Abstract / Description of output
Personalisation of media content is not a new phenomenon. Now, however, by configuring our search results and data feeds, algorithms that ‘learn’ from our digital footprint are determining what we see and hear. Pariser calls this the ‘Filter Bubble Effect’. Yet, despite concerns that this effect is a threat to deliberative democracy, we are told there is relatively little evidence to substantiate its existence. This article draws on a case study to argue that this is because the existing research looks for technical effects while neglecting our social lives. If we follow Foucault’s reasoning that systems of thought are also technologies, then we can see that material technologies (or what Foucault called ‘technologies of production’) and immaterial technologies (ideas formed in discourse) can co-constitute filter bubbles. Borrowing language from computing and science and technology studies, this leads to a redefinition of filter bubbles as socio-technical recursion. This case study illustrates just one potential combination of such material and immaterial technologies (namely, search engines and ideas that are encountered and formed during an individual’s social life within their culture and class) that can create socio-technical recursion. The article concludes by arguing the advantage of conceptualising filter bubbles in this way is that it offers us a theoretical foundation for breaking out of this recursion by simultaneously challenging the mediums and messages that sustain them.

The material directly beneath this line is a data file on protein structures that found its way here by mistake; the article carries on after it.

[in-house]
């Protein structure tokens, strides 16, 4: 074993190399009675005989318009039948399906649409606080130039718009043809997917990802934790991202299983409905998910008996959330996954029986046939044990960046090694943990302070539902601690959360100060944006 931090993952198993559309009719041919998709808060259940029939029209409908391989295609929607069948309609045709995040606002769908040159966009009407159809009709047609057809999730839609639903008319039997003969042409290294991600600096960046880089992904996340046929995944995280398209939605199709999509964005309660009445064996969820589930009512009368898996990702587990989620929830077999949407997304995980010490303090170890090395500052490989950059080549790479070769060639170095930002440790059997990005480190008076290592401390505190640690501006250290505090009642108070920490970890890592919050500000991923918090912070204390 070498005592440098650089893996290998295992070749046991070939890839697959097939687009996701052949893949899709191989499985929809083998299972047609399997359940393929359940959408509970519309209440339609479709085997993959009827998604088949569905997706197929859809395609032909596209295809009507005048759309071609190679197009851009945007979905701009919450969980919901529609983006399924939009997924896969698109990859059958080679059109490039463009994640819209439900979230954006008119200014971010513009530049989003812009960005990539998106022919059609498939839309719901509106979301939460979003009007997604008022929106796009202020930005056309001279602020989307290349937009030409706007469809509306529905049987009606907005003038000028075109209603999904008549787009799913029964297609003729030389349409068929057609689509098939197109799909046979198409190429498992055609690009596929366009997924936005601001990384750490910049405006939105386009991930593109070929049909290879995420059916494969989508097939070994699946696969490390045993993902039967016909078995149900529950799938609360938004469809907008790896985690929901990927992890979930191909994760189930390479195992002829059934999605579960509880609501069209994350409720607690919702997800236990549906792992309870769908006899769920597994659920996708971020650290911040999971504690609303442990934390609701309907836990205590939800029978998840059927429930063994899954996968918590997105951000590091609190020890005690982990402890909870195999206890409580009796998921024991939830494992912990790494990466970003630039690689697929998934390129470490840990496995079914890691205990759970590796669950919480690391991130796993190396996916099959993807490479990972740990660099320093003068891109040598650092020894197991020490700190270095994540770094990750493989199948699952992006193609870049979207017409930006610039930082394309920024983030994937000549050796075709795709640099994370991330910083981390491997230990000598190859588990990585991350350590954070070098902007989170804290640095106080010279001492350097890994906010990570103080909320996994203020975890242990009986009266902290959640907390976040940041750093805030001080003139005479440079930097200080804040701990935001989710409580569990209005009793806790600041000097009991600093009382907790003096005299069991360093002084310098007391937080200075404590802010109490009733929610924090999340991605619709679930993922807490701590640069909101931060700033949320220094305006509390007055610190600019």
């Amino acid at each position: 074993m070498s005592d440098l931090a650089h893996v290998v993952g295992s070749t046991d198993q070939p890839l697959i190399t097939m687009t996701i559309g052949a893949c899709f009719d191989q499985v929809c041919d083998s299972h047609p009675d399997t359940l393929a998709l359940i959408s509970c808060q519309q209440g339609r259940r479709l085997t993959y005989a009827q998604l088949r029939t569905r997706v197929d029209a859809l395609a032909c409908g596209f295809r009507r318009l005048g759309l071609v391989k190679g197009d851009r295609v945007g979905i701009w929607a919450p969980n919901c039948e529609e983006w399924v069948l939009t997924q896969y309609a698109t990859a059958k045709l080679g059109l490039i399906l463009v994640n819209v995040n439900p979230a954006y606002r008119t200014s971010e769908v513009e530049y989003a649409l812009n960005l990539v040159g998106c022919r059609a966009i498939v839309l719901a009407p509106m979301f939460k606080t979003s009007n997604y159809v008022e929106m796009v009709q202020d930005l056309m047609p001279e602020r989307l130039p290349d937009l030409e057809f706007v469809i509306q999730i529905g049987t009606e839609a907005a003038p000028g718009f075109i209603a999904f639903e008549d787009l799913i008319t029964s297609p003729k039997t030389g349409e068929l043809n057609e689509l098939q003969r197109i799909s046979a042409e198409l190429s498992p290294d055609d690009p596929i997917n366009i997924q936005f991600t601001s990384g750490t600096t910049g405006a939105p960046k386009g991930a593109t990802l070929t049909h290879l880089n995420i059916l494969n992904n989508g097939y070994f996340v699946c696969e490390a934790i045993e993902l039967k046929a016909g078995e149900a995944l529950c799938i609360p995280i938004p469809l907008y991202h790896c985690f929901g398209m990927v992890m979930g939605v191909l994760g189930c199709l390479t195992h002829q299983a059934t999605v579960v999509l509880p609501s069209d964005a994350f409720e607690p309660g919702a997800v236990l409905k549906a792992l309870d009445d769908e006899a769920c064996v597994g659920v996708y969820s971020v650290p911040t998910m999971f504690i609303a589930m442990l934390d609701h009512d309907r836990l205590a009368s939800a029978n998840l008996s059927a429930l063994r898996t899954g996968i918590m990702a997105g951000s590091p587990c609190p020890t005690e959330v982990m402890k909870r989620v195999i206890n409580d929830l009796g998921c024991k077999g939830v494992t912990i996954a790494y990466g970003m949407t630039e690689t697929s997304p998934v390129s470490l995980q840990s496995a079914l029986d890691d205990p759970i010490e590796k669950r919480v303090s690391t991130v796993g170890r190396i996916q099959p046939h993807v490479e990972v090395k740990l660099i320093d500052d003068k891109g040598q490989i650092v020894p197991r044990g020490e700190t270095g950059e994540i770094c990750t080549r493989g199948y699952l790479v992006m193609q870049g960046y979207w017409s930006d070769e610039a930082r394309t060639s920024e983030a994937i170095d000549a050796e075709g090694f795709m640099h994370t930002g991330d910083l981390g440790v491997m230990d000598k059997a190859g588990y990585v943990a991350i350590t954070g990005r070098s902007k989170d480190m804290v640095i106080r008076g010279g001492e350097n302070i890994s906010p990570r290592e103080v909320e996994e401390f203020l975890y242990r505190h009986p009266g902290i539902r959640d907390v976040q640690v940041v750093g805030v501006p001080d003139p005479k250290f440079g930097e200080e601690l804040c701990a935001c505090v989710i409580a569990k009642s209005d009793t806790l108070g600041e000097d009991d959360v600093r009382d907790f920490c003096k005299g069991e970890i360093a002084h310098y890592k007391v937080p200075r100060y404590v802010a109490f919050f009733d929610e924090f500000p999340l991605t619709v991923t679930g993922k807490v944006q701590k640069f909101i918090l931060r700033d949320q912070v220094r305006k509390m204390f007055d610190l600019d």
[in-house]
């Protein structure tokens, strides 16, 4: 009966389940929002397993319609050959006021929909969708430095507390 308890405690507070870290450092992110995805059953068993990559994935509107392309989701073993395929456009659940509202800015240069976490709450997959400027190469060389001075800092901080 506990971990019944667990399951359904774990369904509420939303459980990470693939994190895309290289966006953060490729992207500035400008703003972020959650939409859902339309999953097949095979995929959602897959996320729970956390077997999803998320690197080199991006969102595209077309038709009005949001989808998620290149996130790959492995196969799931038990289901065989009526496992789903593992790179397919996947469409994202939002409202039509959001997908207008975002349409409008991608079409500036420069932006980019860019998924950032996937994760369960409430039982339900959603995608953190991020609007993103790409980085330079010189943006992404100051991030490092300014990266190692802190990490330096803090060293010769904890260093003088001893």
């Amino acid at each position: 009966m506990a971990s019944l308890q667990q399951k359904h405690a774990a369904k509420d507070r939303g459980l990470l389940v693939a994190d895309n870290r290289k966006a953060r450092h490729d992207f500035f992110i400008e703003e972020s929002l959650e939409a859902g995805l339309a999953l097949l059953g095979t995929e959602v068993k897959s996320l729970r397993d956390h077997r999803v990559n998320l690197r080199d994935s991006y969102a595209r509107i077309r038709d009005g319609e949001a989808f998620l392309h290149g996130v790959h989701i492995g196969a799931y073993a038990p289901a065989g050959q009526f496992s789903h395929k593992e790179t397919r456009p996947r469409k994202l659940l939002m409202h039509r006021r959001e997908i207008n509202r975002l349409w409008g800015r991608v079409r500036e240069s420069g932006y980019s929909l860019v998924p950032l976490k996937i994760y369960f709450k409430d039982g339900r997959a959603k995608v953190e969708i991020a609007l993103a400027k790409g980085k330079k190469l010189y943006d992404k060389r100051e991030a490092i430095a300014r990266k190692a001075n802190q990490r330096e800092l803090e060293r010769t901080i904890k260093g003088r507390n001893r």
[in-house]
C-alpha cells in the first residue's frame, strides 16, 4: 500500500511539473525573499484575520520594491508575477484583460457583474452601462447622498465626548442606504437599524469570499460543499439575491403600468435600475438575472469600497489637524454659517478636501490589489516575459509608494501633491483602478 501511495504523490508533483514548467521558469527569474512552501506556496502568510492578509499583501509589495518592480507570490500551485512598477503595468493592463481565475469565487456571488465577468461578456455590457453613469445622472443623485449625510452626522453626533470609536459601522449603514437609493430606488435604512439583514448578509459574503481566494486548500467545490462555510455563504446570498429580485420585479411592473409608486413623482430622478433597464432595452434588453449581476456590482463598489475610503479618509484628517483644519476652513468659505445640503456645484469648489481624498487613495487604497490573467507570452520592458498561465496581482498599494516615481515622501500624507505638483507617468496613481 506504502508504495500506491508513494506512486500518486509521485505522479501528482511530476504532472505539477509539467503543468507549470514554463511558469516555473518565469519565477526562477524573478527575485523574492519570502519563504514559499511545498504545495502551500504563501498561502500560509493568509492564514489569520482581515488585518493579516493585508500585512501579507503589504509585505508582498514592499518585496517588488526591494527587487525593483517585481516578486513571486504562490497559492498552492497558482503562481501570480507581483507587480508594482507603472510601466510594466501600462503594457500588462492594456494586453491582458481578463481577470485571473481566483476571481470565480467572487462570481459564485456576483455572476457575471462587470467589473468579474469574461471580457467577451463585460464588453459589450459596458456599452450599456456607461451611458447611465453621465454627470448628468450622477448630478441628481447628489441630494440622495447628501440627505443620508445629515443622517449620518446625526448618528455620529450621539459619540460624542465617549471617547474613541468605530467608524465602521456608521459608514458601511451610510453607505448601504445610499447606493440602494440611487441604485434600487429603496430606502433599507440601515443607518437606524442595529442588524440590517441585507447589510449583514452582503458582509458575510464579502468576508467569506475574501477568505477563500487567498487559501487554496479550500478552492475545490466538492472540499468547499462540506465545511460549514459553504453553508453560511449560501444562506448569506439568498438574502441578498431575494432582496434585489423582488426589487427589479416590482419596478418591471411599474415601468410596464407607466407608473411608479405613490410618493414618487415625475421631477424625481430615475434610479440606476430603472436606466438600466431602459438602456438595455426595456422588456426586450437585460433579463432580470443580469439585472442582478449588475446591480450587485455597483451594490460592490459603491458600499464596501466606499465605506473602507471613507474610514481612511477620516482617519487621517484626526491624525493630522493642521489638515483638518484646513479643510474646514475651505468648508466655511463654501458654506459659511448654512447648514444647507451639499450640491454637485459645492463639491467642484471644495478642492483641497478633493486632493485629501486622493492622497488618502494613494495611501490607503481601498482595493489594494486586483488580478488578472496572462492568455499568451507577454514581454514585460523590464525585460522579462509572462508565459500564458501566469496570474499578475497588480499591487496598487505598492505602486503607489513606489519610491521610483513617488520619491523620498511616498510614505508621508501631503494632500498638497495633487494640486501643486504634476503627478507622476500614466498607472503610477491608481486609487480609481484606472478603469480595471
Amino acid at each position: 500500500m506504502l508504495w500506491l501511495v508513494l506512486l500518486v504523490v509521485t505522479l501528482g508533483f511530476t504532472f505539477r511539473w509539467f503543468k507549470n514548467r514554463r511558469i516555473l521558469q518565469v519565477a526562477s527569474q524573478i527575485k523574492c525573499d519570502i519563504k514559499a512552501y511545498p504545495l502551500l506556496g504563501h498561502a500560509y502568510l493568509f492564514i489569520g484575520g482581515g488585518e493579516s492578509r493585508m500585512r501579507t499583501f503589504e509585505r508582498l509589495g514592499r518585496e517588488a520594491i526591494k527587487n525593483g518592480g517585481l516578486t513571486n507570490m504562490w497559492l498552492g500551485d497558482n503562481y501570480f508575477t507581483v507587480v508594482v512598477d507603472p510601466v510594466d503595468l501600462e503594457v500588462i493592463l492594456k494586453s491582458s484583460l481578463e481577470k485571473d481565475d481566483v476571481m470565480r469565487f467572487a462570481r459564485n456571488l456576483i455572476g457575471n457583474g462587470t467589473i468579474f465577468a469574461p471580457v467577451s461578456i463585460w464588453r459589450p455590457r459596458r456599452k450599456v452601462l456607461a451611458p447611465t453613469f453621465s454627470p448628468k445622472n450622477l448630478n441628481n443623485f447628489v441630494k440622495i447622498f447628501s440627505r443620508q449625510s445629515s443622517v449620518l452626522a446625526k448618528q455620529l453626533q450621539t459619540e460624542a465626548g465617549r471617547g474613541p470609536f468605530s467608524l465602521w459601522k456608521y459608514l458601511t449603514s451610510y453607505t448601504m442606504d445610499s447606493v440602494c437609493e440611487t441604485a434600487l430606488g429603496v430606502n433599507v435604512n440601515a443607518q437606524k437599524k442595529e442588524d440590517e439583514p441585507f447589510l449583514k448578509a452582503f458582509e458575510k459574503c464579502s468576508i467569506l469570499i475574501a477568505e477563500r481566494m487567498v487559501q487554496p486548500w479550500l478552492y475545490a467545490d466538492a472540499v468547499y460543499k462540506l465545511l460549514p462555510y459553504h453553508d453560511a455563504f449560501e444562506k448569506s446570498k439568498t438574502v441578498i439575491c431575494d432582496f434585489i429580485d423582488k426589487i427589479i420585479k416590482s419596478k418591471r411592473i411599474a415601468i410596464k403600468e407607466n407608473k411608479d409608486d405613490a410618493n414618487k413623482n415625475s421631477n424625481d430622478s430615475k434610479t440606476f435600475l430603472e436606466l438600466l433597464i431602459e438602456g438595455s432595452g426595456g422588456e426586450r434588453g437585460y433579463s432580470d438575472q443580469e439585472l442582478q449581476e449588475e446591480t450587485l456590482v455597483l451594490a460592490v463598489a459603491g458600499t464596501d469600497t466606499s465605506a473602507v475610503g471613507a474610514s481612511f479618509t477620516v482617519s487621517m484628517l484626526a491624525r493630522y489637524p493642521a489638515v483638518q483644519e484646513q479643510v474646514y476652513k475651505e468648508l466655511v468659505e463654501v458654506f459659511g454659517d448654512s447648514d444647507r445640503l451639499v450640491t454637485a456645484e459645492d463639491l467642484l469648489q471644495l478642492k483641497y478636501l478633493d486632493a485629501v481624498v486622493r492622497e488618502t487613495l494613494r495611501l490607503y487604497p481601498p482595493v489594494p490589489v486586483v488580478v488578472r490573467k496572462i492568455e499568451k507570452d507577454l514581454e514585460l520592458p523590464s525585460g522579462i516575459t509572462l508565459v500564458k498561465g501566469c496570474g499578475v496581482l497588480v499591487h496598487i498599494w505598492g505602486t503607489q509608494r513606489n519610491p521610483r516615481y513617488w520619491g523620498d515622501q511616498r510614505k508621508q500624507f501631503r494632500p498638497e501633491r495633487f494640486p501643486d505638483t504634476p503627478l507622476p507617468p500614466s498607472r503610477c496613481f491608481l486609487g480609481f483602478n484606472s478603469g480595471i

Keywords / Materials (for Non-textual outputs)
- digital sociology
- filter bubbles
- platform capitalism
- technological determinism